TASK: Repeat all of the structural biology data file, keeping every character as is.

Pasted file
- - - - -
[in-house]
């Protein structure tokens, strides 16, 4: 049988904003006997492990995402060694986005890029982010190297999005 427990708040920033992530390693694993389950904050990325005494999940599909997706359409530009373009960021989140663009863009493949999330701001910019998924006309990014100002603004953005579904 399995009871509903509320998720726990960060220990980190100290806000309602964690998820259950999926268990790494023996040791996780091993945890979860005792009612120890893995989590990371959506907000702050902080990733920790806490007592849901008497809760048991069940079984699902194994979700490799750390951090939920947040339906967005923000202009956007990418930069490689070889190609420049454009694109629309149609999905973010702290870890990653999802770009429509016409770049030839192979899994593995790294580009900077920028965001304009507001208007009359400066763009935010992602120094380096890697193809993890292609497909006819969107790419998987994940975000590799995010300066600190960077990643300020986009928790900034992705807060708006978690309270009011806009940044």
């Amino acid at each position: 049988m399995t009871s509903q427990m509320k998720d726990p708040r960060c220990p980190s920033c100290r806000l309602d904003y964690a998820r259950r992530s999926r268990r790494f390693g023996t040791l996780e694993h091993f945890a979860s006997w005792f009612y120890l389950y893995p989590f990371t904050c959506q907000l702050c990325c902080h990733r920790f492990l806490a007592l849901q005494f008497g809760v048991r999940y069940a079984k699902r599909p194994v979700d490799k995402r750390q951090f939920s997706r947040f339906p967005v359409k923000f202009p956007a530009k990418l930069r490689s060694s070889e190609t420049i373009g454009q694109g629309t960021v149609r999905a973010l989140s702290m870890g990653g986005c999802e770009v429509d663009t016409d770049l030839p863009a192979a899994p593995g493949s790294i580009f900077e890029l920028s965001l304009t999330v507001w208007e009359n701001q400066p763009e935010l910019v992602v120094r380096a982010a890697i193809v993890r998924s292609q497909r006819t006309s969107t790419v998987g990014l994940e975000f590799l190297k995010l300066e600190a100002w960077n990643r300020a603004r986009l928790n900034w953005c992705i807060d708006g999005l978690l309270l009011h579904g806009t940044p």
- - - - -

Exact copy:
[in-house]
């Protein structure tokens, strides 16, 4: 049988904003006997492990995402060694986005890029982010190297999005 427990708040920033992530390693694993389950904050990325005494999940599909997706359409530009373009960021989140663009863009493949999330701001910019998924006309990014100002603004953005579904 399995009871509903509320998720726990960060220990980190100290806000309602964690998820259950999926268990790494023996040791996780091993945890979860005792009612120890893995989590990371959506907000702050902080990733920790806490007592849901008497809760048991069940079984699902194994979700490799750390951090939920947040339906967005923000202009956007990418930069490689070889190609420049454009694109629309149609999905973010702290870890990653999802770009429509016409770049030839192979899994593995790294580009900077920028965001304009507001208007009359400066763009935010992602120094380096890697193809993890292609497909006819969107790419998987994940975000590799995010300066600190960077990643300020986009928790900034992705807060708006978690309270009011806009940044």
């Amino acid at each position: 049988m399995t009871s509903q427990m509320k998720d726990p708040r960060c220990p980190s920033c100290r806000l309602d904003y964690a998820r259950r992530s999926r268990r790494f390693g023996t040791l996780e694993h091993f945890a979860s006997w005792f009612y120890l389950y893995p989590f990371t904050c959506q907000l702050c990325c902080h990733r920790f492990l806490a007592l849901q005494f008497g809760v048991r999940y069940a079984k699902r599909p194994v979700d490799k995402r750390q951090f939920s997706r947040f339906p967005v359409k923000f202009p956007a530009k990418l930069r490689s060694s070889e190609t420049i373009g454009q694109g629309t960021v149609r999905a973010l989140s702290m870890g990653g986005c999802e770009v429509d663009t016409d770049l030839p863009a192979a899994p593995g493949s790294i580009f900077e890029l920028s965001l304009t999330v507001w208007e009359n701001q400066p763009e935010l910019v992602v120094r380096a982010a890697i193809v993890r998924s292609q497909r006819t006309s969107t790419v998987g990014l994940e975000f590799l190297k995010l300066e600190a100002w960077n990643r300020a603004r986009l928790n900034w953005c992705i807060d708006g999005l978690l309270l009011h579904g806009t940044p």